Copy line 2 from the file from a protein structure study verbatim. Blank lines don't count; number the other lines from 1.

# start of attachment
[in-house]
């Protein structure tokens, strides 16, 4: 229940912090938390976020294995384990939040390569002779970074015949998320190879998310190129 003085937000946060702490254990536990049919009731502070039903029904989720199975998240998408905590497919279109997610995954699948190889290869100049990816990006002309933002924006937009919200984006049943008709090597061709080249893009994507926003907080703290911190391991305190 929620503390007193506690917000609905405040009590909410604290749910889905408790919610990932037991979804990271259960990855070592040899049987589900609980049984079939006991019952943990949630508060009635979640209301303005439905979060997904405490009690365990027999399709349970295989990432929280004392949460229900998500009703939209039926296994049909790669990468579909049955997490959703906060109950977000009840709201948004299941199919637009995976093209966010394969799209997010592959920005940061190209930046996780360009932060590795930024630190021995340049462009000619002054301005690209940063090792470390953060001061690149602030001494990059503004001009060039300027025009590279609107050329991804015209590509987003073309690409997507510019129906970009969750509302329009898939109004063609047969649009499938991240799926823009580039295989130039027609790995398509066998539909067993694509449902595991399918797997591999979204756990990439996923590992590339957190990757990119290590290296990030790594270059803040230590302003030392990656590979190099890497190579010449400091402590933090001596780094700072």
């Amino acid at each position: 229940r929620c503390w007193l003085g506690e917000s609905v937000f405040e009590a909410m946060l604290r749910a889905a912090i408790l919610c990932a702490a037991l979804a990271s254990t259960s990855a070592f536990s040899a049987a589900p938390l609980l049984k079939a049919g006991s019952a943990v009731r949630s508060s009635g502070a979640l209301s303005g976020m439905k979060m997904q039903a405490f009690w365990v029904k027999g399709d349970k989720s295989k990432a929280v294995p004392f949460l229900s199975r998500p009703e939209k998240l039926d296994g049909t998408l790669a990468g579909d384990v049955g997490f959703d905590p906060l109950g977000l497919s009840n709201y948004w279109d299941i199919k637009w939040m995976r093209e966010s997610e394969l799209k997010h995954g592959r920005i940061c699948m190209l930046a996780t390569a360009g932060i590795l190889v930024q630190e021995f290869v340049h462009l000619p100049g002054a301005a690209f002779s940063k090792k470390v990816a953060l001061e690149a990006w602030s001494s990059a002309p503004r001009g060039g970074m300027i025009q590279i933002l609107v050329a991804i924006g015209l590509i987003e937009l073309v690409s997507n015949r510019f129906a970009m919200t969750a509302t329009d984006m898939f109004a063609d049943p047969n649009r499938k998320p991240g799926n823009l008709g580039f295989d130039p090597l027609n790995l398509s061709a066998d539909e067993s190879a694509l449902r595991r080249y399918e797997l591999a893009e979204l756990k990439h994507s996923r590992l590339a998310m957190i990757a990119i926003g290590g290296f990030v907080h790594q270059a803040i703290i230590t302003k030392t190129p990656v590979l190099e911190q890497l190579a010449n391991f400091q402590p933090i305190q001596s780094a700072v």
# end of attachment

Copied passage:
């Protein structure tokens, strides 16, 4: 229940912090938390976020294995384990939040390569002779970074015949998320190879998310190129 003085937000946060702490254990536990049919009731502070039903029904989720199975998240998408905590497919279109997610995954699948190889290869100049990816990006002309933002924006937009919200984006049943008709090597061709080249893009994507926003907080703290911190391991305190 929620503390007193506690917000609905405040009590909410604290749910889905408790919610990932037991979804990271259960990855070592040899049987589900609980049984079939006991019952943990949630508060009635979640209301303005439905979060997904405490009690365990027999399709349970295989990432929280004392949460229900998500009703939209039926296994049909790669990468579909049955997490959703906060109950977000009840709201948004299941199919637009995976093209966010394969799209997010592959920005940061190209930046996780360009932060590795930024630190021995340049462009000619002054301005690209940063090792470390953060001061690149602030001494990059503004001009060039300027025009590279609107050329991804015209590509987003073309690409997507510019129906970009969750509302329009898939109004063609047969649009499938991240799926823009580039295989130039027609790995398509066998539909067993694509449902595991399918797997591999979204756990990439996923590992590339957190990757990119290590290296990030790594270059803040230590302003030392990656590979190099890497190579010449400091402590933090001596780094700072």